The weather on Thursday was beautiful, but the start was very chilly; when I set of at 7.45 it was still 0 °C. The max was 16 °C and sunny blue skies all day. The water in the hose from the tap to the caravan froze so I had to use the caravan tank water, the first time that has happened to me. I’m glad the van was coupled up as my hands were freezing just lowering the roof and packing up the power lead and water hose. I also had to de-ice thick ice from the windscreen.
The drive to Wagga Wagga was though farming country and everything was green and the crops looked good, which was the same on the next phase to Narrandera. The water tower at Wagga is on top of Willans Hill which overlooks the city. I’m glad I came in from the southern end of Captain Cook Drive as the descent I exited by would have been a very steep climb with the caravan, I had the car in first gear all the way down. The view over the city was extensive but it was a bit foggy so no photos.
The theme of the tower was water but there were no information boards to explain the thinking. This photo shows all the artwork.
I took a couple of other photos of the two boys.
The Narrandera tower was at the top of a hill with a view over the town. It was interesting to learn that Narrandera is an aboriginal word for “place of many lizards” hence one of the artworks was of a frilled neck lizard.
The Koala was chosen because Koalas were common in the area at settlement, but the Koala population had been wiped out by 1950 through hunting for the fur trade. Community action in 1972 saw four Koalas put into a reserve and a few more added in the next couple of years. They are now very well established and have spread up to 100 Km from Narrandera, a real success story.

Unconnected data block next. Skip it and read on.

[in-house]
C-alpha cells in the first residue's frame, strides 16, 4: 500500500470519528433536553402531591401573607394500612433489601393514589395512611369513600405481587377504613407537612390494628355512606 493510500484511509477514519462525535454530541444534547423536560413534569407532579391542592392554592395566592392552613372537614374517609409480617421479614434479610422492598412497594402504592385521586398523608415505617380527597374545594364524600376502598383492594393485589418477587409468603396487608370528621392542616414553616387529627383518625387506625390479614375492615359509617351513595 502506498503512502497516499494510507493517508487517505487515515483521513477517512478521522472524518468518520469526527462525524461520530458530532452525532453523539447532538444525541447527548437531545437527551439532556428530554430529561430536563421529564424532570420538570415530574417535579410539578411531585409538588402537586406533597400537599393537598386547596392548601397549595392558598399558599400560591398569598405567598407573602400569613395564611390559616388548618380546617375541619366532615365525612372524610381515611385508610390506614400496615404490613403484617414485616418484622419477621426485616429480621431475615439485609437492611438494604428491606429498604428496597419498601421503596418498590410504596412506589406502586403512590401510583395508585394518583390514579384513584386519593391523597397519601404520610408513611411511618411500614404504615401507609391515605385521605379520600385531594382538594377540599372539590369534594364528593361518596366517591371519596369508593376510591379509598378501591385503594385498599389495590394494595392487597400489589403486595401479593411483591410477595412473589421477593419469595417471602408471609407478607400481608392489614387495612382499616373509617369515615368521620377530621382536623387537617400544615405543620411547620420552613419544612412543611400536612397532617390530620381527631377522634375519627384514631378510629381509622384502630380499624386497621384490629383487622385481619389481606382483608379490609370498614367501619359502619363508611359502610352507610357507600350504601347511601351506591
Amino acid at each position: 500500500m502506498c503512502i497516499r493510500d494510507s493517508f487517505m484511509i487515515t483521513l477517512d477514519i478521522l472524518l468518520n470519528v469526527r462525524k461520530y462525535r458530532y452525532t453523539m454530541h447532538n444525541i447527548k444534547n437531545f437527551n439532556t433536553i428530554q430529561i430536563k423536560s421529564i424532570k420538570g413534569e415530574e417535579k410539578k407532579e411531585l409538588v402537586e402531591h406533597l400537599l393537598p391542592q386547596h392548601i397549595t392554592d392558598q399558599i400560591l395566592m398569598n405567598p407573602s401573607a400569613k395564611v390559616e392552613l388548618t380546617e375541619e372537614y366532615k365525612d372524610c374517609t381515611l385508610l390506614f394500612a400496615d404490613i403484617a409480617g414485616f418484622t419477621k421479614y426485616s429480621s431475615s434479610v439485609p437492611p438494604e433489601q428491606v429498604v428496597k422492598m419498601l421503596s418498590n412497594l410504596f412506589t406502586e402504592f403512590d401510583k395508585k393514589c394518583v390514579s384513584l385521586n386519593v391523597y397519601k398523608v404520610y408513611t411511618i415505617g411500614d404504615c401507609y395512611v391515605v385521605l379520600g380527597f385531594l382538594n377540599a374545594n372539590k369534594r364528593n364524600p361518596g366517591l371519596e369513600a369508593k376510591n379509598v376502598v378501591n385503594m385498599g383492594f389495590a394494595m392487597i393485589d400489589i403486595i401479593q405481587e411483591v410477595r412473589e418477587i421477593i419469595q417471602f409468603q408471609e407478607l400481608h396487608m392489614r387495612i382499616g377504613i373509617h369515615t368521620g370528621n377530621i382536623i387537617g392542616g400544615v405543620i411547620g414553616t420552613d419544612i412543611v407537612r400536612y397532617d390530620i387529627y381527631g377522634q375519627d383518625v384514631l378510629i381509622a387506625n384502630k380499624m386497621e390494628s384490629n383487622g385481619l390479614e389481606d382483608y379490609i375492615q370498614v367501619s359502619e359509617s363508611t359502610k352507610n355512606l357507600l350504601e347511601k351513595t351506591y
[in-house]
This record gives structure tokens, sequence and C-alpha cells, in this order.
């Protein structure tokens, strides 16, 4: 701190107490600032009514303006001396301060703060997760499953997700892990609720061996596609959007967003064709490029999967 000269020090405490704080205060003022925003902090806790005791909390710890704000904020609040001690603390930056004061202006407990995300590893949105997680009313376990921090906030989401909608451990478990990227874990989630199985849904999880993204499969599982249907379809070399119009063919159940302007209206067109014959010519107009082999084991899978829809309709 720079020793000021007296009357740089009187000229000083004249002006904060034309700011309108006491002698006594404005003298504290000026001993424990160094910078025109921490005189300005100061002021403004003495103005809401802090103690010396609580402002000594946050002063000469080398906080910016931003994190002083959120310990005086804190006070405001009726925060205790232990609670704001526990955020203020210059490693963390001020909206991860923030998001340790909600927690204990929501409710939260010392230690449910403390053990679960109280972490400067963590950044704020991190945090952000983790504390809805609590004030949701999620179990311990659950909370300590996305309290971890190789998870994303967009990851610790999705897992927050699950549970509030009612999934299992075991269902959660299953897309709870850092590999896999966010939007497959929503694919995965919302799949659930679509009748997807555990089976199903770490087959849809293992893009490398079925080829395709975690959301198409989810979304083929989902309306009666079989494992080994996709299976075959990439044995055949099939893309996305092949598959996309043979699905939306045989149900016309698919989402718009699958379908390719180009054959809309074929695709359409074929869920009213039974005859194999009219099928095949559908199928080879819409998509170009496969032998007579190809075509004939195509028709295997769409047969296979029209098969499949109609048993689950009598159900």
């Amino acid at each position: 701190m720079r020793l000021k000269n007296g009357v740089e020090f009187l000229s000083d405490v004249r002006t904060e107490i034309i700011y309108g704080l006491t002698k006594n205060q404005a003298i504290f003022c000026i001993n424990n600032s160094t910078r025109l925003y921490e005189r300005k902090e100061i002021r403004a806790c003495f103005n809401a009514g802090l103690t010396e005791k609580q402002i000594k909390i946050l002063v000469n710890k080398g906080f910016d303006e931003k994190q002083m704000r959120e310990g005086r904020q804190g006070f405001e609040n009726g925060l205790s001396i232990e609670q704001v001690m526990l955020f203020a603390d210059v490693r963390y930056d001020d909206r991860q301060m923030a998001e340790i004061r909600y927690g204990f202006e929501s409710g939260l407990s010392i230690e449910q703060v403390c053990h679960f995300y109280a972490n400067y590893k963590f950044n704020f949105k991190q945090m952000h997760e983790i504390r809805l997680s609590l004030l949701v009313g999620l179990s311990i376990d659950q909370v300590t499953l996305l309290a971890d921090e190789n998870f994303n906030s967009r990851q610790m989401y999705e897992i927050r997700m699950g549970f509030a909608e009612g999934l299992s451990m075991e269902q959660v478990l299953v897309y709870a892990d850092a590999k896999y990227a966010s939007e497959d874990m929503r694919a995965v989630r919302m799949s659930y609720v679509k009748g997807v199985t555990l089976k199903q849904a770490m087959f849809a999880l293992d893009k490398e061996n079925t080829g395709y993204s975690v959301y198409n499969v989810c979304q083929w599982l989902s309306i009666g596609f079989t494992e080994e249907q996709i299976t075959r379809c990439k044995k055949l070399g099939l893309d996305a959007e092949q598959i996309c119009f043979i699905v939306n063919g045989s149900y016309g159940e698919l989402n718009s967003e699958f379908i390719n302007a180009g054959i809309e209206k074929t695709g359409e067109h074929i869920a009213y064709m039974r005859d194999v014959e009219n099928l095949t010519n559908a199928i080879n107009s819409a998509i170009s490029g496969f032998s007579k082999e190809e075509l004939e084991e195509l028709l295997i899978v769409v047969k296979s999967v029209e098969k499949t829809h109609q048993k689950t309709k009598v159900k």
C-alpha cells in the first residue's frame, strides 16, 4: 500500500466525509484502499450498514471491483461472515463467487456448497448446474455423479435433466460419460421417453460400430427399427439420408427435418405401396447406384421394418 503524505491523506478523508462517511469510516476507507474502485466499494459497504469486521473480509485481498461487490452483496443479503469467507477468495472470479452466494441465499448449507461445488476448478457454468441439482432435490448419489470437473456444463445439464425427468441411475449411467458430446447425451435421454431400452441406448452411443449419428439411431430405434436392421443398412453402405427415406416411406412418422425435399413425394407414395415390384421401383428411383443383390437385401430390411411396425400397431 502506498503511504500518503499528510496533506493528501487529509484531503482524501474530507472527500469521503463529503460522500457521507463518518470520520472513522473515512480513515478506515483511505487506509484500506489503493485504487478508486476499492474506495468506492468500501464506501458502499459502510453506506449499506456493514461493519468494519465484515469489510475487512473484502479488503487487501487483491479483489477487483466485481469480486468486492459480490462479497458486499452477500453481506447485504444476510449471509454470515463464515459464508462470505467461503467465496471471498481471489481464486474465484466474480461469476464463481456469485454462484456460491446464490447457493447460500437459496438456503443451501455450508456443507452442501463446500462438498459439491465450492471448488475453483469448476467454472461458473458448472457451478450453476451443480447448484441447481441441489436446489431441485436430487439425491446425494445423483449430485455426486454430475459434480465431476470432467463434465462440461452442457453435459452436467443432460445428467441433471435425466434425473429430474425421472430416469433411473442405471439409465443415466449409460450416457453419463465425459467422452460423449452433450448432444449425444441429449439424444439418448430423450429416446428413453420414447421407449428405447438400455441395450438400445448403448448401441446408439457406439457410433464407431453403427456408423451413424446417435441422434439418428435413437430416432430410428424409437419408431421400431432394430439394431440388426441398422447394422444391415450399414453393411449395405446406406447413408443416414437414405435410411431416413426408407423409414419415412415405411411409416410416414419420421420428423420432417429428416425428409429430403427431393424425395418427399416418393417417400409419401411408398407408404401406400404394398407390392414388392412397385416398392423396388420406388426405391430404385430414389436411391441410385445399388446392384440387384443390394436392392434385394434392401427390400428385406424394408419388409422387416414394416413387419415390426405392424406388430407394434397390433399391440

The blue line weaving around the tower represents the Murrumbidgee river which flows through the town. The tiger moth is part of the towns history as they were used at the RAAF base in the town in WW2 for initial pilot training.
Next stop was a Weethalle, this time for silos rather than water towers. On the way I went through Barellan and dropped into the pub for lunch. The only sign that meals may be available was a chalk board with “Kitchen Open” printed in chalk at the top of the board. The barmaid didn’t know the cook’s name, she had to ask the owner, on her way to get him to explain what was available – pizza, spag bol, fish and chips and beef schnitzel with chips. When I asked for salad he explained he had only been there two days so no salad. Still the fish and chips were good.
The silos at Weethalle had a farming theme and were very well done:
I especially liked the shearer:
I’m off to Bathurst tomorrow where it is forecast to be -2 °C overnight both nights, I’m glad I have a heater and electric blanket, but I may throw another blanket over the doona (I turn the electric blanket off at night). Tonight in West Wyalong it will be -1 °C, so maybe it will be a late start! I will have to drain the water hose before I go to bed.